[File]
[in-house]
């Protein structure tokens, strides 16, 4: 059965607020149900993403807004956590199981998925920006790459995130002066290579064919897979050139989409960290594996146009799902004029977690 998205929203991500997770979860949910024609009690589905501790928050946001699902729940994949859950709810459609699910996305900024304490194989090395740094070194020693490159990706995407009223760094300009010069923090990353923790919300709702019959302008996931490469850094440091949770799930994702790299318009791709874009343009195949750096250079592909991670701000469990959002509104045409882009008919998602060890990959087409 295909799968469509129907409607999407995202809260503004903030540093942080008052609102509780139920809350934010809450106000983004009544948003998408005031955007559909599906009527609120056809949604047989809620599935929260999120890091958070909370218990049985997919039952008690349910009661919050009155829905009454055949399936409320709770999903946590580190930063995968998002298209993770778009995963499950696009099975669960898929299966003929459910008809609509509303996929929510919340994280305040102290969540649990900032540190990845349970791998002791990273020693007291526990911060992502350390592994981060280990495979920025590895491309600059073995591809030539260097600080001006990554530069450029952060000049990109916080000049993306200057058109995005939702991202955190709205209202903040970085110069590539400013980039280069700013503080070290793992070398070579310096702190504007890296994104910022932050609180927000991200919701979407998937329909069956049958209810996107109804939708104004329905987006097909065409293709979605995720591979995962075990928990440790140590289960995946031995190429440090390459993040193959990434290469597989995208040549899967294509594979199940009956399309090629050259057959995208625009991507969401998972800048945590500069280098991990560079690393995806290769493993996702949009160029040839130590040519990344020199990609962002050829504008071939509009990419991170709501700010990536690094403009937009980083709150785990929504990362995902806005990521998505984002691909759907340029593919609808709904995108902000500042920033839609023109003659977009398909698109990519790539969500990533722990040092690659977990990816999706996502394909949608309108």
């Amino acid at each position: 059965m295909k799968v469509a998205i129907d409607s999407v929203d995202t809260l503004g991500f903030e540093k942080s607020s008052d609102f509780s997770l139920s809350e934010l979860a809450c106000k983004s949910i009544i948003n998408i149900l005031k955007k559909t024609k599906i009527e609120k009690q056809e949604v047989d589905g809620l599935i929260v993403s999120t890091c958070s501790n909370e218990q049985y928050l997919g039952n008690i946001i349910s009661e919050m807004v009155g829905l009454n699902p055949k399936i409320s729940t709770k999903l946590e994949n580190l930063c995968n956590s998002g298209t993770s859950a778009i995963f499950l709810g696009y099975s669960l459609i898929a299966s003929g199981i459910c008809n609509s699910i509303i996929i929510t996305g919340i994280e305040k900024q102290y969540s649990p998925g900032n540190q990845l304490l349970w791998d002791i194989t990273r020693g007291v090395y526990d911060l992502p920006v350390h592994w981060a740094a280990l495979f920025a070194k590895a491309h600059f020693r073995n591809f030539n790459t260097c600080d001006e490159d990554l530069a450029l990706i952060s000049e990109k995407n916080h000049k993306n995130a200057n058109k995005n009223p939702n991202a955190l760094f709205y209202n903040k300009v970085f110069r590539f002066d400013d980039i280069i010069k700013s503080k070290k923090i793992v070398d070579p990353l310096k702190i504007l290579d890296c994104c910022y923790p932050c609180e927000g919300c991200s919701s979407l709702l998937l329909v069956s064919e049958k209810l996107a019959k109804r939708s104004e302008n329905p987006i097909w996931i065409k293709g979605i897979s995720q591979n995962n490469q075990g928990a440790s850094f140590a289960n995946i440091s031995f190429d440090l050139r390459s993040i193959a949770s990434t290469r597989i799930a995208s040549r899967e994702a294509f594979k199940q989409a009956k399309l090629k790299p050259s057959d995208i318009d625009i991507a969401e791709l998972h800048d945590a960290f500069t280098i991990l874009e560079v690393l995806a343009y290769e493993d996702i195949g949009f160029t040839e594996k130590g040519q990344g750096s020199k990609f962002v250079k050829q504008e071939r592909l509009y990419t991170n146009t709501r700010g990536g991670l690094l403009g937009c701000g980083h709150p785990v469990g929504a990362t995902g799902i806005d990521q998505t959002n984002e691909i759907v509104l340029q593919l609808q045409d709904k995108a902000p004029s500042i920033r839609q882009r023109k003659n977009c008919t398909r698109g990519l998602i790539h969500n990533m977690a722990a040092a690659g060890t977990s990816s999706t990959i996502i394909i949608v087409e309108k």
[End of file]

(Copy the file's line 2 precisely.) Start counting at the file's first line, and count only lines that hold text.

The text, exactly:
């Protein structure tokens, strides 16, 4: 059965607020149900993403807004956590199981998925920006790459995130002066290579064919897979050139989409960290594996146009799902004029977690 998205929203991500997770979860949910024609009690589905501790928050946001699902729940994949859950709810459609699910996305900024304490194989090395740094070194020693490159990706995407009223760094300009010069923090990353923790919300709702019959302008996931490469850094440091949770799930994702790299318009791709874009343009195949750096250079592909991670701000469990959002509104045409882009008919998602060890990959087409 295909799968469509129907409607999407995202809260503004903030540093942080008052609102509780139920809350934010809450106000983004009544948003998408005031955007559909599906009527609120056809949604047989809620599935929260999120890091958070909370218990049985997919039952008690349910009661919050009155829905009454055949399936409320709770999903946590580190930063995968998002298209993770778009995963499950696009099975669960898929299966003929459910008809609509509303996929929510919340994280305040102290969540649990900032540190990845349970791998002791990273020693007291526990911060992502350390592994981060280990495979920025590895491309600059073995591809030539260097600080001006990554530069450029952060000049990109916080000049993306200057058109995005939702991202955190709205209202903040970085110069590539400013980039280069700013503080070290793992070398070579310096702190504007890296994104910022932050609180927000991200919701979407998937329909069956049958209810996107109804939708104004329905987006097909065409293709979605995720591979995962075990928990440790140590289960995946031995190429440090390459993040193959990434290469597989995208040549899967294509594979199940009956399309090629050259057959995208625009991507969401998972800048945590500069280098991990560079690393995806290769493993996702949009160029040839130590040519990344020199990609962002050829504008071939509009990419991170709501700010990536690094403009937009980083709150785990929504990362995902806005990521998505984002691909759907340029593919609808709904995108902000500042920033839609023109003659977009398909698109990519790539969500990533722990040092690659977990990816999706996502394909949608309108």